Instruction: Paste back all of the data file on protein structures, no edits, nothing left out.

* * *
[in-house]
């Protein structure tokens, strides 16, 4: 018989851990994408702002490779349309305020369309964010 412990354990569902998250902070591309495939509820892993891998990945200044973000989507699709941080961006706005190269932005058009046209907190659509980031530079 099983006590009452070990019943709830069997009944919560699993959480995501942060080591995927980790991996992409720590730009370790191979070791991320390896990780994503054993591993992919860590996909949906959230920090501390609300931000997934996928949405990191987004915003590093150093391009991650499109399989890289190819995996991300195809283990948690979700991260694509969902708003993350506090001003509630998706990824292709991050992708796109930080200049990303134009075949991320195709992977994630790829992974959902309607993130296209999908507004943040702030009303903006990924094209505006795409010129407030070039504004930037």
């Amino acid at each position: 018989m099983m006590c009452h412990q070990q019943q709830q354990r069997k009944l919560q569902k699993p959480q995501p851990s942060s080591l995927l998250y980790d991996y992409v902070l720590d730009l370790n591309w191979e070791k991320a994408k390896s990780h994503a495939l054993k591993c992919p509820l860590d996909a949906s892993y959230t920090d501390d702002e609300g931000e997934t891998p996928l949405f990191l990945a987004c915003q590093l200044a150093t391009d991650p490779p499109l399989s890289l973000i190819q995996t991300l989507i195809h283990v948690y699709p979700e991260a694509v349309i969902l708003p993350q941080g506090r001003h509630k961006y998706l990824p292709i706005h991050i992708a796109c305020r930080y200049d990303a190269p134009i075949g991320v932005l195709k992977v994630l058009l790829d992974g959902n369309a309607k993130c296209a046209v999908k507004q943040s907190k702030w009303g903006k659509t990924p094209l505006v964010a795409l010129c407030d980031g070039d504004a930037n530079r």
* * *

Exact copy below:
[in-house]
């Protein structure tokens, strides 16, 4: 018989851990994408702002490779349309305020369309964010 412990354990569902998250902070591309495939509820892993891998990945200044973000989507699709941080961006706005190269932005058009046209907190659509980031530079 099983006590009452070990019943709830069997009944919560699993959480995501942060080591995927980790991996992409720590730009370790191979070791991320390896990780994503054993591993992919860590996909949906959230920090501390609300931000997934996928949405990191987004915003590093150093391009991650499109399989890289190819995996991300195809283990948690979700991260694509969902708003993350506090001003509630998706990824292709991050992708796109930080200049990303134009075949991320195709992977994630790829992974959902309607993130296209999908507004943040702030009303903006990924094209505006795409010129407030070039504004930037």
């Amino acid at each position: 018989m099983m006590c009452h412990q070990q019943q709830q354990r069997k009944l919560q569902k699993p959480q995501p851990s942060s080591l995927l998250y980790d991996y992409v902070l720590d730009l370790n591309w191979e070791k991320a994408k390896s990780h994503a495939l054993k591993c992919p509820l860590d996909a949906s892993y959230t920090d501390d702002e609300g931000e997934t891998p996928l949405f990191l990945a987004c915003q590093l200044a150093t391009d991650p490779p499109l399989s890289l973000i190819q995996t991300l989507i195809h283990v948690y699709p979700e991260a694509v349309i969902l708003p993350q941080g506090r001003h509630k961006y998706l990824p292709i706005h991050i992708a796109c305020r930080y200049d990303a190269p134009i075949g991320v932005l195709k992977v994630l058009l790829d992974g959902n369309a309607k993130c296209a046209v999908k507004q943040s907190k702030w009303g903006k659509t990924p094209l505006v964010a795409l010129c407030d980031g070039d504004a930037n530079r």